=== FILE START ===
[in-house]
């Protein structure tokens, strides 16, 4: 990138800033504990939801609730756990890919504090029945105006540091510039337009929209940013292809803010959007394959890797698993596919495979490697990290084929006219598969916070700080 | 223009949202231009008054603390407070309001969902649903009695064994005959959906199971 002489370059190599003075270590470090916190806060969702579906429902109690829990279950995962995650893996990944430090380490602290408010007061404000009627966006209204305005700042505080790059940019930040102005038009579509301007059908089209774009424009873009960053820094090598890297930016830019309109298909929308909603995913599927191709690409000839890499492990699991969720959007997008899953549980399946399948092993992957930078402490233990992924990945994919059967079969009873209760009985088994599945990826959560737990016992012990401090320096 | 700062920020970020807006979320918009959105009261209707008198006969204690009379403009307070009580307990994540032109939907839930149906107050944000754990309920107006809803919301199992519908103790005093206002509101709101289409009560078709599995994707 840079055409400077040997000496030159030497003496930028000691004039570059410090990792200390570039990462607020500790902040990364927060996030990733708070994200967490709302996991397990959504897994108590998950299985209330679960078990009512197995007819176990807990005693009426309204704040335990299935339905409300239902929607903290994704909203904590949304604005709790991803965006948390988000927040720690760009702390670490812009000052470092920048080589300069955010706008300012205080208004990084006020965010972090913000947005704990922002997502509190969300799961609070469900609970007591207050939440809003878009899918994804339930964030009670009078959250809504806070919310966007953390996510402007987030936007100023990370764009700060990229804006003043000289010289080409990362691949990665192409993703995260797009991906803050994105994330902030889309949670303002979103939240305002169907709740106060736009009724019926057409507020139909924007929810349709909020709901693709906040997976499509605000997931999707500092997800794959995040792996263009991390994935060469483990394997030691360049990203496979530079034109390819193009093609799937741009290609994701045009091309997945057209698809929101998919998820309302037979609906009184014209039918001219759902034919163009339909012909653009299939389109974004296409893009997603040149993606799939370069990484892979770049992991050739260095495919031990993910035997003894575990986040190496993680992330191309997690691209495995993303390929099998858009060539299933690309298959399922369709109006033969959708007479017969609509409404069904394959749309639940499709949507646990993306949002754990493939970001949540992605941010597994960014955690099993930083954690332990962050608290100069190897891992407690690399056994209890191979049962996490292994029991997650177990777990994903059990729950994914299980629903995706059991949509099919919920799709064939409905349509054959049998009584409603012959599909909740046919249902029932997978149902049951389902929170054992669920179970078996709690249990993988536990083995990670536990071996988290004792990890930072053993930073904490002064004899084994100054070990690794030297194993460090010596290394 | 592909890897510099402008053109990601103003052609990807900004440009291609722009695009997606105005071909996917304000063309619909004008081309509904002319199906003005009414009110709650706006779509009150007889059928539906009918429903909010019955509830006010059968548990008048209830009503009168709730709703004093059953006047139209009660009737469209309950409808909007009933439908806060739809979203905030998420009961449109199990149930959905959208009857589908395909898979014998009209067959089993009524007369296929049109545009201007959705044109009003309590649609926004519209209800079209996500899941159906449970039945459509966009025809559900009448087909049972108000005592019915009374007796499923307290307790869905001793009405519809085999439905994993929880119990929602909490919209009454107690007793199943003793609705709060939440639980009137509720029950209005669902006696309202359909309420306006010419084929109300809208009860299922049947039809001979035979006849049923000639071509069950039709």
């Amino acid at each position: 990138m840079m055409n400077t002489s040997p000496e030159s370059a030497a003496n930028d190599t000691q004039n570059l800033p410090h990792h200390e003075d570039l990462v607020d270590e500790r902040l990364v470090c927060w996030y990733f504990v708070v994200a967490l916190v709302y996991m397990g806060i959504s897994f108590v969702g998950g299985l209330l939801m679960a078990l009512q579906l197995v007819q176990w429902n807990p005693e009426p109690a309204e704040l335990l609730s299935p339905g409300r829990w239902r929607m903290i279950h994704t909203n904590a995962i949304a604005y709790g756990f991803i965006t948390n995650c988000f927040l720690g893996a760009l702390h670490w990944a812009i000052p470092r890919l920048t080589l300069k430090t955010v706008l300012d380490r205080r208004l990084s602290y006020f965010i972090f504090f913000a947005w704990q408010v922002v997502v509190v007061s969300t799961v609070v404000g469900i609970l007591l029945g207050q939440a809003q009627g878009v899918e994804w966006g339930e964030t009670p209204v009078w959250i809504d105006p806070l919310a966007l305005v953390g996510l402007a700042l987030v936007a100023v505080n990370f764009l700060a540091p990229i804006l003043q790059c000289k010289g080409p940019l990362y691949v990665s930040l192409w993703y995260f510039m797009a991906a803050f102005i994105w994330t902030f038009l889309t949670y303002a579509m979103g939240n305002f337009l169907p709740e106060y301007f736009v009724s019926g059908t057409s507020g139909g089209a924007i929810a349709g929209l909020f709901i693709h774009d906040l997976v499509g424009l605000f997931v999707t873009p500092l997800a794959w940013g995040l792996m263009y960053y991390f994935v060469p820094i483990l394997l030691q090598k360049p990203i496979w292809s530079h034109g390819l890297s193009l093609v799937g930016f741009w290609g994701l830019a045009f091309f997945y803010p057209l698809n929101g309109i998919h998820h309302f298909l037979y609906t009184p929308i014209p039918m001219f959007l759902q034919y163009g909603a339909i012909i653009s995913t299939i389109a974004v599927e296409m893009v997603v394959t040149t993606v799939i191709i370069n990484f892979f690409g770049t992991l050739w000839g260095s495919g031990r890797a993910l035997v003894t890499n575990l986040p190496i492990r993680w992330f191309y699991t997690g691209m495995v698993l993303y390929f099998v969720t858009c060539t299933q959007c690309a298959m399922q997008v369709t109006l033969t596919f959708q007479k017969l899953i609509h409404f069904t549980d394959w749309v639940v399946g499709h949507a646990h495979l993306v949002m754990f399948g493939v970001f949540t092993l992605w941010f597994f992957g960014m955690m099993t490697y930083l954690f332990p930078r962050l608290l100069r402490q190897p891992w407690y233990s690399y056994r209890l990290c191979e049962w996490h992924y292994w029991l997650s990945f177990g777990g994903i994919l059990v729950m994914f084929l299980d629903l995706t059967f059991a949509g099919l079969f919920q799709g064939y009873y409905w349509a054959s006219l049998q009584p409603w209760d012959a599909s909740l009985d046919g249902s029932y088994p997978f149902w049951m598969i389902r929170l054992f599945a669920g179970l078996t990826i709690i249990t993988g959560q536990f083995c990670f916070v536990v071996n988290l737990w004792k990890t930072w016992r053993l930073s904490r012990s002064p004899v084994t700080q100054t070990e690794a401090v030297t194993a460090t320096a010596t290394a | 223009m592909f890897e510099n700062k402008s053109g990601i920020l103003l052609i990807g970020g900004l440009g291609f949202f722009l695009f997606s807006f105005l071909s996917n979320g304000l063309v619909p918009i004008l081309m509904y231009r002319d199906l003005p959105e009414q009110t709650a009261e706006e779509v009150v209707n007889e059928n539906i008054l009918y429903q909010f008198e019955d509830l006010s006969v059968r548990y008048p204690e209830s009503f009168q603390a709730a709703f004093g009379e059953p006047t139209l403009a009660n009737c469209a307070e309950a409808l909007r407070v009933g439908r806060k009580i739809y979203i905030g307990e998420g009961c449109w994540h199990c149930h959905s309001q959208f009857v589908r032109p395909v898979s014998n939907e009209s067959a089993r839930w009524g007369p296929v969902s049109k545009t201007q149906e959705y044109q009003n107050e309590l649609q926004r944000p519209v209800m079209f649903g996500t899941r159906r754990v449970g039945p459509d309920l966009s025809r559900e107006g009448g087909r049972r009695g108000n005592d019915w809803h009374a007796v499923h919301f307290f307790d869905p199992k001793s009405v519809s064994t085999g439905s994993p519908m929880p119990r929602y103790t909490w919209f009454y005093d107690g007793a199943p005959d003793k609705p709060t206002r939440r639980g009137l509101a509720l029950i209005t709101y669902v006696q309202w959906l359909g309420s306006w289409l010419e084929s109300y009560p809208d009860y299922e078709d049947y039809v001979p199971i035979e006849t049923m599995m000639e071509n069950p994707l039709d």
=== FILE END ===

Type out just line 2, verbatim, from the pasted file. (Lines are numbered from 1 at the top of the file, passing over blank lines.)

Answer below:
């Protein structure tokens, strides 16, 4: 990138800033504990939801609730756990890919504090029945105006540091510039337009929209940013292809803010959007394959890797698993596919495979490697990290084929006219598969916070700080 | 223009949202231009008054603390407070309001969902649903009695064994005959959906199971 002489370059190599003075270590470090916190806060969702579906429902109690829990279950995962995650893996990944430090380490602290408010007061404000009627966006209204305005700042505080790059940019930040102005038009579509301007059908089209774009424009873009960053820094090598890297930016830019309109298909929308909603995913599927191709690409000839890499492990699991969720959007997008899953549980399946399948092993992957930078402490233990992924990945994919059967079969009873209760009985088994599945990826959560737990016992012990401090320096 | 700062920020970020807006979320918009959105009261209707008198006969204690009379403009307070009580307990994540032109939907839930149906107050944000754990309920107006809803919301199992519908103790005093206002509101709101289409009560078709599995994707 840079055409400077040997000496030159030497003496930028000691004039570059410090990792200390570039990462607020500790902040990364927060996030990733708070994200967490709302996991397990959504897994108590998950299985209330679960078990009512197995007819176990807990005693009426309204704040335990299935339905409300239902929607903290994704909203904590949304604005709790991803965006948390988000927040720690760009702390670490812009000052470092920048080589300069955010706008300012205080208004990084006020965010972090913000947005704990922002997502509190969300799961609070469900609970007591207050939440809003878009899918994804339930964030009670009078959250809504806070919310966007953390996510402007987030936007100023990370764009700060990229804006003043000289010289080409990362691949990665192409993703995260797009991906803050994105994330902030889309949670303002979103939240305002169907709740106060736009009724019926057409507020139909924007929810349709909020709901693709906040997976499509605000997931999707500092997800794959995040792996263009991390994935060469483990394997030691360049990203496979530079034109390819193009093609799937741009290609994701045009091309997945057209698809929101998919998820309302037979609906009184014209039918001219759902034919163009339909012909653009299939389109974004296409893009997603040149993606799939370069990484892979770049992991050739260095495919031990993910035997003894575990986040190496993680992330191309997690691209495995993303390929099998858009060539299933690309298959399922369709109006033969959708007479017969609509409404069904394959749309639940499709949507646990993306949002754990493939970001949540992605941010597994960014955690099993930083954690332990962050608290100069190897891992407690690399056994209890191979049962996490292994029991997650177990777990994903059990729950994914299980629903995706059991949509099919919920799709064939409905349509054959049998009584409603012959599909909740046919249902029932997978149902049951389902929170054992669920179970078996709690249990993988536990083995990670536990071996988290004792990890930072053993930073904490002064004899084994100054070990690794030297194993460090010596290394 | 592909890897510099402008053109990601103003052609990807900004440009291609722009695009997606105005071909996917304000063309619909004008081309509904002319199906003005009414009110709650706006779509009150007889059928539906009918429903909010019955509830006010059968548990008048209830009503009168709730709703004093059953006047139209009660009737469209309950409808909007009933439908806060739809979203905030998420009961449109199990149930959905959208009857589908395909898979014998009209067959089993009524007369296929049109545009201007959705044109009003309590649609926004519209209800079209996500899941159906449970039945459509966009025809559900009448087909049972108000005592019915009374007796499923307290307790869905001793009405519809085999439905994993929880119990929602909490919209009454107690007793199943003793609705709060939440639980009137509720029950209005669902006696309202359909309420306006010419084929109300809208009860299922049947039809001979035979006849049923000639071509069950039709």